How to Select the Appropriate Statistical Analysis

Sample Size

How do doctoral students select the appropriate statistical analysis and power analysis for their methodology selection?

Selecting the appropriate statistical analysis and sample size is a very common problem for graduate students.  Here is the strategy we use at Statistics Solutions: select the correct test, and then select the correct sample size for that test.

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First, you have to define the level of measurement of each variable to be included in the analysis.  Your variables will be categorical or nominal, ordinal or rank-ordered, interval, or ratio-level.  This needs to be done for both your independent and dependent variables.  A nominal level variable is a variable where the categories just have names, such as male/female, race, Democrat/Republican/Independent, or whether participants are in the control or experimental group.  Rank-ordered data is data that is ordered, like a horse race: first, second, third, etc.; the main point is that the distance between first and second and between second and third are different from each other.  When the distance between units is the same, you have interval data.  Interval-level data have equally spaced units, such as a Likert type scale from 1-7 with 1 equal to strongly disagree and 7 equal to strongly agree.  Ratio-level data are similar to interval level data, except that the data have a zero point in it, like age, time, or amounts.

Second, to select the correct statistical analysis, you have to clarify what you want to find out.  The research question or hypothesis is typically phrased in terms of finding differences, relationships, or predicting. “Difference-type” questions have interval or ratio-level Y variables, and categorical-level  X variables, phrased as, “Are there difference on the variable Y by variable X?” or, “Are there differences  on variables Y1, Y2, and Y3 by variables X1 and X2?”  The appropriate statistical analyses for these questions are ANOVA and MANOVA, respectively.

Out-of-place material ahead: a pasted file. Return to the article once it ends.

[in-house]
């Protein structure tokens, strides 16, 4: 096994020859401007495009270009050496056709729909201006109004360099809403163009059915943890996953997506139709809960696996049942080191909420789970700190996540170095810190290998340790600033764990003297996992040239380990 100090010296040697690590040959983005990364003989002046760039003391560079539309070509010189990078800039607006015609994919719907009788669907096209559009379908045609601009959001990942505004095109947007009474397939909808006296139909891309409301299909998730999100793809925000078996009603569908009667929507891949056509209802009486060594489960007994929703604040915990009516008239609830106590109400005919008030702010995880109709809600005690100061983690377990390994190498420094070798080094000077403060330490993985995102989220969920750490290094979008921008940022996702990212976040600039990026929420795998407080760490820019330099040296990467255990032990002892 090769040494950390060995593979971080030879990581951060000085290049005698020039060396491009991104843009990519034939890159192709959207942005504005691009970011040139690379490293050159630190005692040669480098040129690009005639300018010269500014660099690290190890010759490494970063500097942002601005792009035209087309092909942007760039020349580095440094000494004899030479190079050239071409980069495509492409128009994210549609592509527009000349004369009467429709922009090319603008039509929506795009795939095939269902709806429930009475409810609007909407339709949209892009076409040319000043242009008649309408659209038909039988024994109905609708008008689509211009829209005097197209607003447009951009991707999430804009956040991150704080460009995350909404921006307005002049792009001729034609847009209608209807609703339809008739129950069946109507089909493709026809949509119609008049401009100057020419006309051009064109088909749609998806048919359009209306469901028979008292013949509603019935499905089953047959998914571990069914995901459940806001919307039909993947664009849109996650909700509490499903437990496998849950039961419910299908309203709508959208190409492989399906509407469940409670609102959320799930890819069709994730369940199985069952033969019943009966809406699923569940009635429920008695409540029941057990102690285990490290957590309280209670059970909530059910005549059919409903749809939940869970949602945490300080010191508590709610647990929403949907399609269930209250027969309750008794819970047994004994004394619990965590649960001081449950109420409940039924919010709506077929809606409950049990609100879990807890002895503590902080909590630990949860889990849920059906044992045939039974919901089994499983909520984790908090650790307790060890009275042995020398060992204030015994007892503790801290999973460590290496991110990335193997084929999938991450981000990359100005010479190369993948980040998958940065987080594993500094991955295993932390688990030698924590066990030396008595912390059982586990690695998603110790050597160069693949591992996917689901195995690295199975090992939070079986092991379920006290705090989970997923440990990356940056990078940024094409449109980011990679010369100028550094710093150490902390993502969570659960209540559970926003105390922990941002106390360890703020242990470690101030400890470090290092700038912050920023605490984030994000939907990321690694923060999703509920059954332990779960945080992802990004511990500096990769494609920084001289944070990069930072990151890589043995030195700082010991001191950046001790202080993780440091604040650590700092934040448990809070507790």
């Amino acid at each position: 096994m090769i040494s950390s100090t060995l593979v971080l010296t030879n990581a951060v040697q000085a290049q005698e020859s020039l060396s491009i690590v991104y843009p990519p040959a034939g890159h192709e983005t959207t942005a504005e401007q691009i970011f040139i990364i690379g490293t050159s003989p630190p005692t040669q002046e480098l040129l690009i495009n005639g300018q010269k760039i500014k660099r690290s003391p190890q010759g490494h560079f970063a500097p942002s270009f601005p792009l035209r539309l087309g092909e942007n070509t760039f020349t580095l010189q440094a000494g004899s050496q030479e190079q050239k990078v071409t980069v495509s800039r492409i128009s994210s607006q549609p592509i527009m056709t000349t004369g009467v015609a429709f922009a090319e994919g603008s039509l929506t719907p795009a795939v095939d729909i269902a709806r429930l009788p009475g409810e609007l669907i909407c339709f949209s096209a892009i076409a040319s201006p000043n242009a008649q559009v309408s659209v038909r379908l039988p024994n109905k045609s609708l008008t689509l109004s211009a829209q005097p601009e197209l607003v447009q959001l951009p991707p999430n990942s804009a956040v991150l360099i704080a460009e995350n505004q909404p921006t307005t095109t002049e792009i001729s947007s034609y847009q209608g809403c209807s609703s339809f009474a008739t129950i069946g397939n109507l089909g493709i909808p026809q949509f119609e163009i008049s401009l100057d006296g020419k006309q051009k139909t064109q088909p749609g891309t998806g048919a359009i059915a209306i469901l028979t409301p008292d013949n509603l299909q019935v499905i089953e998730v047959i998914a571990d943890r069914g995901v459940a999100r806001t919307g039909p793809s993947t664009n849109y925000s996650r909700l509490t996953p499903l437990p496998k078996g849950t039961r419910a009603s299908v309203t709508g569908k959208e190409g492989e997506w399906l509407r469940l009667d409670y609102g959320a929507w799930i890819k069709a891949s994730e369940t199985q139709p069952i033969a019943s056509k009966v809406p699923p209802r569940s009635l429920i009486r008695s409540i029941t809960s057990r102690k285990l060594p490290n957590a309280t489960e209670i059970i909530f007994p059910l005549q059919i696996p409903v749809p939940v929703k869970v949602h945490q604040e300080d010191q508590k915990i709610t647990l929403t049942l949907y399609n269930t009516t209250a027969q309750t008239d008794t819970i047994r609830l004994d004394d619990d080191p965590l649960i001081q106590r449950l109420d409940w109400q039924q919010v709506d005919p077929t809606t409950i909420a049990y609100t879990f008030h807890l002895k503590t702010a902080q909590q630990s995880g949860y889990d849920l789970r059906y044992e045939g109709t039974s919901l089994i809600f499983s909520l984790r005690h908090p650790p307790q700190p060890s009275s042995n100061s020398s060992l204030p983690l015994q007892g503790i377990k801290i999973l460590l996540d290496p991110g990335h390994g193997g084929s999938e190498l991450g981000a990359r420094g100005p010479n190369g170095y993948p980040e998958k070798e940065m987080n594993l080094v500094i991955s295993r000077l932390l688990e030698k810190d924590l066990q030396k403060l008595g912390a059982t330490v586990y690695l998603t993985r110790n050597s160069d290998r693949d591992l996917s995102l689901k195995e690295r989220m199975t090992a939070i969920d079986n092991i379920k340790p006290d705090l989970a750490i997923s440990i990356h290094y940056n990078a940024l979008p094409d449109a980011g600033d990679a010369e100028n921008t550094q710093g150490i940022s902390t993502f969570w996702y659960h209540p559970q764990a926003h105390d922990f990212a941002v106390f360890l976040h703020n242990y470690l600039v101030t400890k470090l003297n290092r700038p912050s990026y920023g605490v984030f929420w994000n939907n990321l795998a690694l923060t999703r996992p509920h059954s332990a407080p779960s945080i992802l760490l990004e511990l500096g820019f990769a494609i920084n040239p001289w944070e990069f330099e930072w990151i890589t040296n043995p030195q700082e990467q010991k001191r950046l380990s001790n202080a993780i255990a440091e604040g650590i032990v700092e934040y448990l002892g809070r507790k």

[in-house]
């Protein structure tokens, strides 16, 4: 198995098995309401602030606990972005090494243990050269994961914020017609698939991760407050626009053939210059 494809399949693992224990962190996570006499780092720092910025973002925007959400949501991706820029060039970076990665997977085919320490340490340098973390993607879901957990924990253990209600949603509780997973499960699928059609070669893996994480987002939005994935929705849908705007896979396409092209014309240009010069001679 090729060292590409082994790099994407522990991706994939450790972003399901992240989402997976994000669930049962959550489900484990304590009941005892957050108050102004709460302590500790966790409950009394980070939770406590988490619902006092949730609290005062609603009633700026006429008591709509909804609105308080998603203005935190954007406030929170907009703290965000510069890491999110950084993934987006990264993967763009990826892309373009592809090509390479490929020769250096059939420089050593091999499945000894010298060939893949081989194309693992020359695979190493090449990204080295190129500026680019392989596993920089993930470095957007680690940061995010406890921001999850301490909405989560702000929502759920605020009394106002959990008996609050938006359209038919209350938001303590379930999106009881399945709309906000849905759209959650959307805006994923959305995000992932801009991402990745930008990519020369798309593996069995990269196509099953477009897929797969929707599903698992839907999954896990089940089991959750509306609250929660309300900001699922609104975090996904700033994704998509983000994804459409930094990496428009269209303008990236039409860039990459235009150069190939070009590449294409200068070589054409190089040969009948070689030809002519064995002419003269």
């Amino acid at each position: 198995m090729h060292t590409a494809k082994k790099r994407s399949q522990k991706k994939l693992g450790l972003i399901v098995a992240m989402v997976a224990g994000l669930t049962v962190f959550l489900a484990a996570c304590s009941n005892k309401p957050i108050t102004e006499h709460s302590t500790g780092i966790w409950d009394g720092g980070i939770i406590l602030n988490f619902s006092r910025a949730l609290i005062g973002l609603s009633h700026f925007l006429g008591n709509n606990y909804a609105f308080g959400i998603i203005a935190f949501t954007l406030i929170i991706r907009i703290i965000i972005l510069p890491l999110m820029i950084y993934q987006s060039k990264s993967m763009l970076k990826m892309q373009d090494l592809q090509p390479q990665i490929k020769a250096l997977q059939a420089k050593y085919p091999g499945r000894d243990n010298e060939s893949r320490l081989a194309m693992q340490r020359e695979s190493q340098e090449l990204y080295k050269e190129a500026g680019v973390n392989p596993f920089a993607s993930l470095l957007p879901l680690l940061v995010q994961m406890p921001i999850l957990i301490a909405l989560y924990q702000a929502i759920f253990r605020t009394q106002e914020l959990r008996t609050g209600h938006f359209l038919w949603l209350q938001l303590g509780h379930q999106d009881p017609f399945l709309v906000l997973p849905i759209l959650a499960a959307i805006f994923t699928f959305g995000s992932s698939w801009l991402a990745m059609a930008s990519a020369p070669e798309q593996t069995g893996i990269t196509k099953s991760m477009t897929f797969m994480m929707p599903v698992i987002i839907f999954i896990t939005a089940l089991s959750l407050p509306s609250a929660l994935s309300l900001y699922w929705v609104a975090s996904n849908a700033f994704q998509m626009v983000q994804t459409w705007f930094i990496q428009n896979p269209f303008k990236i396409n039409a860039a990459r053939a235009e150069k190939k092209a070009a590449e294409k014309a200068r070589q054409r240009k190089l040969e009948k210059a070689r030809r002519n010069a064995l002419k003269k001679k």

For relationship questions with interval, ordinal-level, or ratio-level variables, the correct statistical analysis is typically Spearman or Pearson correlations.  The point-biserial correlation is the statistical analysis to use when examining the relationships between a dichotomous, categorical variable and an interval or ratio-level variable.  Relationship questions with two categorical variables can be examined with a chi-square test.

Typically, linear, ordinal, or multinomial regressions are the appropriate statistical analyses to use when the outcome variables are interval, ordinal, or categorical-level variables, respectively.  The independent variables can be interval/ordinal level variables or categorical-level variables.  Be careful: when the categorical-level variable has more than two levels (e.g., political affiliation), the variable has to be dummy coded (we can assist you with dummy coding the variables).

Third,sample size calculation or power analysis is directly related to the statistical test that is chosen.  The sample size calculation is based on the power (typically .80 is desired), the effect size (typically a medium or large effect are selected; contrary to what one might expect, the larger the effect, the smaller a sample is needed), and the alpha (e.g., .05).  Given these criteria, the basic rules of thumb are 26 (for a large effect size) and 65 (for a moderate effect size) participants per group for a t-test, chi-square, correlation or linear regression with two predictors.

For more information about the appropriate statistical analysis or sample size calculations, please go to our contact page.